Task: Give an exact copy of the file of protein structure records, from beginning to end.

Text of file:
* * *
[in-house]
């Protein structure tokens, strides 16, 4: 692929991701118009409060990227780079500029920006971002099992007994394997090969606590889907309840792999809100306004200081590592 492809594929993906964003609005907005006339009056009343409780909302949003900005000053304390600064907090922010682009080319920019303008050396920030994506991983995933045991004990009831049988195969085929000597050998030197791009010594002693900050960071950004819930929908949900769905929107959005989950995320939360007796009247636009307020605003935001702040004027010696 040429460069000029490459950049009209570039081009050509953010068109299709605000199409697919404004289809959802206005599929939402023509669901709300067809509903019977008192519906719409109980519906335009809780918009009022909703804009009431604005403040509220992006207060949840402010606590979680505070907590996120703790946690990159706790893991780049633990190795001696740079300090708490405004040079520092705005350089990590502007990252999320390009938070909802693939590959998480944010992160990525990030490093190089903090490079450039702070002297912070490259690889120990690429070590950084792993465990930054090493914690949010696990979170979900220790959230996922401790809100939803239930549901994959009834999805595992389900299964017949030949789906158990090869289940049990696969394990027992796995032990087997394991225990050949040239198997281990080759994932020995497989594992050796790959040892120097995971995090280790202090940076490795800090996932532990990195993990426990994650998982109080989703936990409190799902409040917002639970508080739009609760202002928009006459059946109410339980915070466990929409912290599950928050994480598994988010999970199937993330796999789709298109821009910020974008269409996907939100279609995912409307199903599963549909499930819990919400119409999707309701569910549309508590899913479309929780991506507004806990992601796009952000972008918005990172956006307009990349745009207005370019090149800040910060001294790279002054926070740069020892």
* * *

[in-house]
């Protein structure tokens, strides 16, 4: 692929991701118009409060990227780079500029920006971002099992007994394997090969606590889907309840792999809100306004200081590592 492809594929993906964003609005907005006339009056009343409780909302949003900005000053304390600064907090922010682009080319920019303008050396920030994506991983995933045991004990009831049988195969085929000597050998030197791009010594002693900050960071950004819930929908949900769905929107959005989950995320939360007796009247636009307020605003935001702040004027010696 040429460069000029490459950049009209570039081009050509953010068109299709605000199409697919404004289809959802206005599929939402023509669901709300067809509903019977008192519906719409109980519906335009809780918009009022909703804009009431604005403040509220992006207060949840402010606590979680505070907590996120703790946690990159706790893991780049633990190795001696740079300090708490405004040079520092705005350089990590502007990252999320390009938070909802693939590959998480944010992160990525990030490093190089903090490079450039702070002297912070490259690889120990690429070590950084792993465990930054090493914690949010696990979170979900220790959230996922401790809100939803239930549901994959009834999805595992389900299964017949030949789906158990090869289940049990696969394990027992796995032990087997394991225990050949040239198997281990080759994932020995497989594992050796790959040892120097995971995090280790202090940076490795800090996932532990990195993990426990994650998982109080989703936990409190799902409040917002639970508080739009609760202002928009006459059946109410339980915070466990929409912290599950928050994480598994988010999970199937993330796999789709298109821009910020974008269409996907939100279609995912409307199903599963549909499930819990919400119409999707309701569910549309508590899913479309929780991506507004806990992601796009952000972008918005990172956006307009990349745009207005370019090149800040910060001294790279002054926070740069020892």